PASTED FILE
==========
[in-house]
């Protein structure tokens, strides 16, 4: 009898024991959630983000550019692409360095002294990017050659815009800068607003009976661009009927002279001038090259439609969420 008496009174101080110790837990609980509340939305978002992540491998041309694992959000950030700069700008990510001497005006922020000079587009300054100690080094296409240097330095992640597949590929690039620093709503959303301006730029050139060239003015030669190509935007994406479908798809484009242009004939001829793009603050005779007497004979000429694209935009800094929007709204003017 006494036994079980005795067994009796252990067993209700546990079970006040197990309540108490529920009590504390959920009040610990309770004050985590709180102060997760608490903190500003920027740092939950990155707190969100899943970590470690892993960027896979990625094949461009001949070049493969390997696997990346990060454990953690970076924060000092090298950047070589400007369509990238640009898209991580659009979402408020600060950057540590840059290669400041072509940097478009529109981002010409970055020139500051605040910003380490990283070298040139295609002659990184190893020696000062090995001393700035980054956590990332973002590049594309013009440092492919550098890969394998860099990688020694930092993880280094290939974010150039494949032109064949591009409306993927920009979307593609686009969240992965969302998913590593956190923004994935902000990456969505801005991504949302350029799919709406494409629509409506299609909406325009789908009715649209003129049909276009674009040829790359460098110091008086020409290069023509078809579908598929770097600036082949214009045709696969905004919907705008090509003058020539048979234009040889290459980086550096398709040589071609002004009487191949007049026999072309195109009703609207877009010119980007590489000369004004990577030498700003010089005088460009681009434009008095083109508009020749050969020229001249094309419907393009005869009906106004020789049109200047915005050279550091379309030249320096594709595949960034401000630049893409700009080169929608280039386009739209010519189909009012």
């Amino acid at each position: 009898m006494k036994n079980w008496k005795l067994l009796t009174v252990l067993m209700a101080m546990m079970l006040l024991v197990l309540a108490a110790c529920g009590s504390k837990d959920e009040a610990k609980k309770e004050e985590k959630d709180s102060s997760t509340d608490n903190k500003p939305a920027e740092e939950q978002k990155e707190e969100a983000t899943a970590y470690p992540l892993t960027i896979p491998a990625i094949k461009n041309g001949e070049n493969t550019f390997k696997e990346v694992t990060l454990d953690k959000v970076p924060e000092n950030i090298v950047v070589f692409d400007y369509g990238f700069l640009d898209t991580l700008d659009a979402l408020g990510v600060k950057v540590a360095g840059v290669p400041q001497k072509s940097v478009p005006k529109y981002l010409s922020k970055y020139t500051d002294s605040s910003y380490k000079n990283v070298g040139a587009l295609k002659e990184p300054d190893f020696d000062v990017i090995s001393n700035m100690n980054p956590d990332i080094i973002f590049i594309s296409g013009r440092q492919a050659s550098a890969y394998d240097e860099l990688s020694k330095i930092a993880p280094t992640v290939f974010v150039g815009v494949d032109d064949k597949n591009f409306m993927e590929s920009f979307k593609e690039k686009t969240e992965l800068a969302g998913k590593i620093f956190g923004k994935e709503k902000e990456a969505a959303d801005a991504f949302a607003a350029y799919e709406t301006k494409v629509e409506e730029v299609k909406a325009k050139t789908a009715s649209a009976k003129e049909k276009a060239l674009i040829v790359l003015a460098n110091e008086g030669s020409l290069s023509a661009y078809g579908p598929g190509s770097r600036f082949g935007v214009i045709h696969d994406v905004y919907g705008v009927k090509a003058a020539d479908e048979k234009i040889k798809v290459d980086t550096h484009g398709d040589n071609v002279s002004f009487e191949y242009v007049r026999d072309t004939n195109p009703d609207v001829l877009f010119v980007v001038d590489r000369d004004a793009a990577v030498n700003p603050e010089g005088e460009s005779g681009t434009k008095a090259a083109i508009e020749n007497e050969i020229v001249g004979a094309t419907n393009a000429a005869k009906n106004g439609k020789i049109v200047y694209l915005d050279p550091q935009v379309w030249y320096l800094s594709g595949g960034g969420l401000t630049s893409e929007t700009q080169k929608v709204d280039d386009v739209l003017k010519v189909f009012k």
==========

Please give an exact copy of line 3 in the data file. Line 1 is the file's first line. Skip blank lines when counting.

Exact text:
């Amino acid at each position: 009898m006494k036994n079980w008496k005795l067994l009796t009174v252990l067993m209700a101080m546990m079970l006040l024991v197990l309540a108490a110790c529920g009590s504390k837990d959920e009040a610990k609980k309770e004050e985590k959630d709180s102060s997760t509340d608490n903190k500003p939305a920027e740092e939950q978002k990155e707190e969100a983000t899943a970590y470690p992540l892993t960027i896979p491998a990625i094949k461009n041309g001949e070049n493969t550019f390997k696997e990346v694992t990060l454990d953690k959000v970076p924060e000092n950030i090298v950047v070589f692409d400007y369509g990238f700069l640009d898209t991580l700008d659009a979402l408020g990510v600060k950057v540590a360095g840059v290669p400041q001497k072509s940097v478009p005006k529109y981002l010409s922020k970055y020139t500051d002294s605040s910003y380490k000079n990283v070298g040139a587009l295609k002659e990184p300054d190893f020696d000062v990017i090995s001393n700035m100690n980054p956590d990332i080094i973002f590049i594309s296409g013009r440092q492919a050659s550098a890969y394998d240097e860099l990688s020694k330095i930092a993880p280094t992640v290939f974010v150039g815009v494949d032109d064949k597949n591009f409306m993927e590929s920009f979307k593609e690039k686009t969240e992965l800068a969302g998913k590593i620093f956190g923004k994935e709503k902000e990456a969505a959303d801005a991504f949302a607003a350029y799919e709406t301006k494409v629509e409506e730029v299609k909406a325009k050139t789908a009715s649209a009976k003129e049909k276009a060239l674009i040829v790359l003015a460098n110091e008086g030669s020409l290069s023509a661009y078809g579908p598929g190509s770097r600036f082949g935007v214009i045709h696969d994406v905004y919907g705008v009927k090509a003058a020539d479908e048979k234009i040889k798809v290459d980086t550096h484009g398709d040589n071609v002279s002004f009487e191949y242009v007049r026999d072309t004939n195109p009703d609207v001829l877009f010119v980007v001038d590489r000369d004004a793009a990577v030498n700003p603050e010089g005088e460009s005779g681009t434009k008095a090259a083109i508009e020749n007497e050969i020229v001249g004979a094309t419907n393009a000429a005869k009906n106004g439609k020789i049109v200047y694209l915005d050279p550091q935009v379309w030249y320096l800094s594709g595949g960034g969420l401000t630049s893409e929007t700009q080169k929608v709204d280039d386009v739209l003017k010519v189909f009012k």